Press Release: Hope and Authenticity in Presidential Nominating Speeches Predict Election Outcomes
Robert McGrath of Fairleigh Dickinson University and William Lamson of Weill Cornell Medical College examine language’s hints about character
Teaneck, NJ (January 16, 2020) — People evaluate others on the basis of their character. In a study to be published in the Journal of Positive Psychology, William Lamson and Robert McGrath looked at the use of language suggestive of character in presidential candidate nomination speeches since 1864 and in recent successful movies. They found that references to hope were a better predictor of popular vote and winning than whether the candidate was an incumbent president. A sense of authenticity in the speech also predicted outcomes well. Dialog in successful movies also tended to make fewer references to several aspects of character than other video materials.
“This is the first test of using language in this way to look for hints about character, so it should be interpreted cautiously,” said McGrath. “That said, we were very interested in using language about character to persuade or engage other people. It has often been suggested that character is an important factor in how we think about political candidates.”
A software tool called Linguistic Inquiry and Word Count is available that allows text to be analyzed for words referencing any concept that interests the researchers. In this research, lists of words referring to morality and virtue were taken from a previous study. They were combined with word lists for 24 elements of character, such as prudence, fairness, and kindness. For all but one election from 1864 through 2016, convention presidential nominating speeches were analyzed on these 26 dimensions as well as others. Republicans referred to spirituality more than Democrats, while Democrats made more references to love of learning. Differences between the Democrat and Republican were then used to predict the proportion of the popular vote won by the Democrat, and whether or not the Democrat won. In both cases, the use of terms suggesting hope was the single best predictor of the outcome. The next best predictor was the sense of authenticity in the speech. This finding is particularly striking given the nominating speech occurs several months before the actual election.
For each of the years 2013-2016, 15 of the highest grossing films and highest rated films of the year were also analyzed. When compared to a database of movie and television dialog called SUBTLEX-US, these movies included less dialog reflecting morality, fairness, kindness, love, prudence, spirituality, and zest. The finding suggests problems with these elements of character may particularly contribute to dramatic tension. Highest-grossing films used included Fast & Furious 6 and Rogue One: Star Wars, while highest-rated films included Life Itself, Nightcrawler, and Room.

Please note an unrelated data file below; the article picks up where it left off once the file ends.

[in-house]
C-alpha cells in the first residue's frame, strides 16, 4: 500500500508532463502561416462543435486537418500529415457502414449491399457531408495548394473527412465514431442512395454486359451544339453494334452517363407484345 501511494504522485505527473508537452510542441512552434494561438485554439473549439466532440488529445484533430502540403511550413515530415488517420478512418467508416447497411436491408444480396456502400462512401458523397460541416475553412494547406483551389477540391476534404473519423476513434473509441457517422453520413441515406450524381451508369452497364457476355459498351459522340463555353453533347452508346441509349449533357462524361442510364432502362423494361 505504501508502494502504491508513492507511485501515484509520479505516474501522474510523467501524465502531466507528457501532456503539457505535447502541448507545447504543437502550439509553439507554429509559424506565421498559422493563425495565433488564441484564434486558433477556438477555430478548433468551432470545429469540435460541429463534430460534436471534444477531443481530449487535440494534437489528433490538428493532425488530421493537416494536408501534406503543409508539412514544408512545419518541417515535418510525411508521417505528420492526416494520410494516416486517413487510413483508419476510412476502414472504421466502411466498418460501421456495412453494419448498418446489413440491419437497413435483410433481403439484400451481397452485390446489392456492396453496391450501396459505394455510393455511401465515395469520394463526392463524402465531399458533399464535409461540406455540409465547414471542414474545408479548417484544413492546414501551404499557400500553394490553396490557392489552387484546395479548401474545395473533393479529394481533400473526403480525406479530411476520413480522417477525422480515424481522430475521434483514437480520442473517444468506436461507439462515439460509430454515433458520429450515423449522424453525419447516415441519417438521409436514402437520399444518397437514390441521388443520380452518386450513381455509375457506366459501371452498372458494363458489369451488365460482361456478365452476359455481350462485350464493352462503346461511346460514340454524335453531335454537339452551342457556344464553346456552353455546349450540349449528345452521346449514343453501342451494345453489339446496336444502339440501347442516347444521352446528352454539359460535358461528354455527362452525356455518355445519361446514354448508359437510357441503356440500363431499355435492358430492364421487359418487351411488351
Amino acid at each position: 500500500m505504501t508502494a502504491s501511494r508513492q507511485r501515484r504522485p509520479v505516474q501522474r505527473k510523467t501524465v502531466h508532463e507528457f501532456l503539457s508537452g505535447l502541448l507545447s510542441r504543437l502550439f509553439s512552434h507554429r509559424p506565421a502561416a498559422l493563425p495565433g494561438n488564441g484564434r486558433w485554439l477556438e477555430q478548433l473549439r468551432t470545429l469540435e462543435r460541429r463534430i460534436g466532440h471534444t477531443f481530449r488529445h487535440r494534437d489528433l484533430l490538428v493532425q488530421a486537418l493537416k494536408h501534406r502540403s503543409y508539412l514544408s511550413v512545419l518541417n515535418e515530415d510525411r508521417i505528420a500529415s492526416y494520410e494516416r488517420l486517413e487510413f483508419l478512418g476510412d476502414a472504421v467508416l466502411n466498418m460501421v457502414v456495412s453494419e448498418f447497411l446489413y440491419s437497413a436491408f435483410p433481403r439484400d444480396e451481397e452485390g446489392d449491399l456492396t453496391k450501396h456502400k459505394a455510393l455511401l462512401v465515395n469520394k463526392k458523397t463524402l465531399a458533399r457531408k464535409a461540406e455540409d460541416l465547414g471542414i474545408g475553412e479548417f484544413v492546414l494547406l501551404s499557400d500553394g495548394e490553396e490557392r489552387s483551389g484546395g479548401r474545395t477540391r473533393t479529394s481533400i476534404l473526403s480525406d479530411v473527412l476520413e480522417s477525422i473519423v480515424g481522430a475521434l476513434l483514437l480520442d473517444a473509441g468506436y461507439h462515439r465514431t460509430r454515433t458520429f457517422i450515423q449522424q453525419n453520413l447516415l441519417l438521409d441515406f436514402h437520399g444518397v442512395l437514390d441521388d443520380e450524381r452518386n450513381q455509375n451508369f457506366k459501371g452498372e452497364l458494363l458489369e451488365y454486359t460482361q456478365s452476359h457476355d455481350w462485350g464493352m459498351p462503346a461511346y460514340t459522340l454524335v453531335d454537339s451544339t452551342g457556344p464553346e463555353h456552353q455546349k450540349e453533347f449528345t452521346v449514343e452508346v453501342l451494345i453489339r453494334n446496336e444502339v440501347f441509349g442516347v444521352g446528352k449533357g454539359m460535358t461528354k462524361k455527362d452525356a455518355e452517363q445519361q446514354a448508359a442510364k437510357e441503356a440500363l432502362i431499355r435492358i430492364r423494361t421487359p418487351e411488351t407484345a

“This study contributes to that discussion by showing the language political candidates choose to use that suggests things about their character can be associated with how well they do in the election,” said McGrath. “It also suggests the possibility that dramatic tension in our favorite entertainment may be related to the lack of character.”
This research should be interpreted with caution. The number of nominating speeches is small, and relatively little of the language in any one speech has to do with character, so the patterns could change with future speeches, especially if these results become known to political candidates. The SUBTLEX-US dataset also has limitations as a comparison for recent films. With these and similar concerns recognized, the findings suggest that the presence of certain elements of character may be desired in a presidential candidate, though less desirable in a movie character.
About the Authors
Robert McGrath is a Professor in the School of Psychology at Fairleigh Dickinson University, and a Senior Scientist for the VIA Institute on Character. He has authored over 250 publications and presentations. William Lamson is an assistant professor in the School of Psychiatry at Weill-Cornell Medicine. He acts as a clinical and administrative supervisor for postdoctoral fellows in the outpatient department of New York Presbyterian Hospital.
About Fairleigh Dickinson University
Devoted to the preparation of world citizens, Fairleigh Dickinson University offers over 100 undergraduate and graduate degree programs, including doctoral programs in pharmacy, nursing practice, clinical psychology and school psychology; and an AACSB-accredited business school. Degree programs are offered on two New Jersey campuses and at two international campuses: Wroxton College, in Oxfordshire in England, and the Vancouver Campus, in British Columbia, Canada. For more information, visit FDU.edu.
Support for this research was provided by the VIA Institute on Character.